‘Land of Mine’ Review: Danish Oscar Entry Recounts a Dark WWII Story

Denmark’s use of teenage German POWs to clear land mines makes for searing, timely drama

Land of Mine

After 70 years of World War II being mined for cinematic stories, it would seem as if no fresh stories are left to be told — but writer-director Martin Zandvliet has managed to unearth “Land of Mine,” set in the immediate aftermath of the war.

A group of barely pubescent captured German soldiers are ordered by Danish authorities in 1945 to find, disable and remove a good portion of the 2 million landmines planted by the Germans along the coast of Denmark. Now that the war is over, the moral responsibility is obvious: It seems logical that the defeated German forces should take on this perilous task, since it was their country that laid the mines in the first place.

While it’s a fictional tale, “Land of Mine” is based on history. Many of those who swept and cleared Nazi mines in Denmark were teenage boys. The use of children for WWII minesweeping was later decried by historians as the worst case of war crimes ever committed by the Danish.

Zandvliet puts a human face on the German soldiers, and that visage is fresh-faced, frightened and homesick. Their assignment is fraught with massive peril. If these soldiers make the slightest mistake, they will be horribly maimed if not blown up and killed.

The powerfully suspenseful story focuses on group of 14 surrendered German soldiers — a few looking scarcely into their teens — as they work on a desolate, seemingly endless, stretch of beach. It’s vividly illuminating about European post-war attitudes: the Germans were the unmitigated villains, even these lowliest conscripted soldiers whose only desire was to get back home to their families. The wrath felt towards them allowed their Danish captors to behave viciously, in the name of righteous anger.

Sgt. Carl Rasmussen (an excellent Roland Moller, “A Hijacking”) treats the young soldiers with unconcealed contempt. He oversees their dangerous land mine work in an extraordinarily abusive and cold-hearted fashion, but he softens somewhat as he realizes these soldiers are mostly scared, dutiful youths. “You should have told me I was getting little boys,” he complains to his superior. Just when it seems the film might be growing predictable, it takes a turn and subverts our expectations; much of the film’s power lies in these unexpected curves.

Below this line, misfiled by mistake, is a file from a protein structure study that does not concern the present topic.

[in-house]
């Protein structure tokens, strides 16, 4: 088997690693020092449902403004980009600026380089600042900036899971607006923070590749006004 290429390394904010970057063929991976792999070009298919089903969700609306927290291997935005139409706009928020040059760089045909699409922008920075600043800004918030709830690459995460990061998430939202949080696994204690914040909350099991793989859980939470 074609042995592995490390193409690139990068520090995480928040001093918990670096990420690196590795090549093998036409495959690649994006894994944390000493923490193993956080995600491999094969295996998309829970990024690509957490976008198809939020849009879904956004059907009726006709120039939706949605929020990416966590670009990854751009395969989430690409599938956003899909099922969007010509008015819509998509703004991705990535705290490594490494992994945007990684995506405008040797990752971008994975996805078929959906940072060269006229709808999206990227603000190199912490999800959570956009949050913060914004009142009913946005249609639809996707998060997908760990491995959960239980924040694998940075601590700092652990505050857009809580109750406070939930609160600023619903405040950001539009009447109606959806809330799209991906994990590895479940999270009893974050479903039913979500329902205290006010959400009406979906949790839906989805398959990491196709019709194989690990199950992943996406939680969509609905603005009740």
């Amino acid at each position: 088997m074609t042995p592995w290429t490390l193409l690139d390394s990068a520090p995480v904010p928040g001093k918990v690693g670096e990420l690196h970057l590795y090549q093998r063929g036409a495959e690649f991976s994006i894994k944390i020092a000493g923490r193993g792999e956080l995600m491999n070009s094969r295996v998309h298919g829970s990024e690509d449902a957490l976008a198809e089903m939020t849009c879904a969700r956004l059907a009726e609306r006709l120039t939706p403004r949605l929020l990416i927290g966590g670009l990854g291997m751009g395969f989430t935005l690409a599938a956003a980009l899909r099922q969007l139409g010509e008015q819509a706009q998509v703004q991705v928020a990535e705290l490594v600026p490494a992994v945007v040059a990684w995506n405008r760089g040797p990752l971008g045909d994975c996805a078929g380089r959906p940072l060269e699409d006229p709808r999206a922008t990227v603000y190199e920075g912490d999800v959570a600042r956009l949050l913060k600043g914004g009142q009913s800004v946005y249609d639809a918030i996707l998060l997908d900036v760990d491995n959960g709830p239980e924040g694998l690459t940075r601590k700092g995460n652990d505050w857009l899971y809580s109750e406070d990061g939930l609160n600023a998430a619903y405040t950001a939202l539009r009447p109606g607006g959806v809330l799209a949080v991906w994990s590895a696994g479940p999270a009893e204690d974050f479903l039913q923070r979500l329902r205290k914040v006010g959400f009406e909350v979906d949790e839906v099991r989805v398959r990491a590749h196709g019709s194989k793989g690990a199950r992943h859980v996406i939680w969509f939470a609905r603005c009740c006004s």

Nominated for the Best Foreign Film Oscar, “Land of Mine” is a powerful epic, superbly acted, tense and unsettling, but also poignant and occasionally tender. Moller plays Rasmussen with complexity and depth; he’s already won several awards for his performance in Europe, and deservedly so. He kicks off the film in a ferocious mood as he watches conquered German troops file past him.

He assaults one of them for a mild offense and unleashes a fury that seems to encompass the world’s enmity toward the atrocities committed by Nazi Germany. “This is my country,” he bellows. “You’re not welcome here!” While the viewer recoils from his vicious attack, we comprehend what drives it, and that’s the beauty of this film: we understand all sides.

While the film lays bare the highly charged emotions in the months following the Second World War, it also feels timely in the wake of the presidential effort to ban Muslims from the United States. Humans are quick to blame and vilify, but when they get to know those they perceive as the enemy, matters grow more complicated. Rasmussen stands in for anyone who has demonized an entire race or nationality for the actions of a few. His emotional evolution conveys the glimmer of human decency.

The film’s only mild weakness is that a few of the 14 men in the squad are not developed fully enough. It’s not that that all blond Aryan soldiers look alike, but here it can feel that way. Perhaps it was Zandvliet’s intent to make several of the prisoners seem interchangeable, since that is how they might seem to their enemies, and to Rasmussen. (It brings to mind “Black Hawk Down,” where it was tough to tell one of the helmeted Americans from the other.)

But a few of the Germans leave an indelible impression: A pair of sweetly devoted twins Ernst (Emil Belton) and Werner (Oskar Belton) are perhaps the most memorable, followed by Sebastian (Louis Hoffman), who serves as the group’s unofficial protector and conscience. These young men are housed in a rickety shack, given minimal nourishment and tasked with rendering a lonesome swath of Danish coastline safe again. They must find and defuse 45,000 land mines buried under the sand, unscrew the detonators carefully, and gently lift them out of their hiding places. It’s an unimaginably dangerous assignment and we watch, with wracked nerves and heart in mouth.

The title, while easy to remember, is an unfortunate play on words, making this deadly serious subject seem almost jokey. The original Danish title is more apt: “Under the Sand.”

Camila Hjelm’s superb painterly cinematography renders that sand and the stark, grey windswept beach into a haunting character of its own. Zandvliet’s bleak compositions are particularly striking — soldiers lying facedown on the sand, inching along and fixedly disarming mines, their youthful skin almost one with the pale beach in contrast with dark warning flags dotting the landscape. His use of ambient sound, waves lapping in the background, creates a timeless counterpoint to their urgent work.

Sune Martin’s spare but evocative score adds to the compelling, emotional experience that is “Land of Mine.” While it is painful to watch the young soldiers face potential doom, the gradual redemption of their superior offers a palpable sense of hope.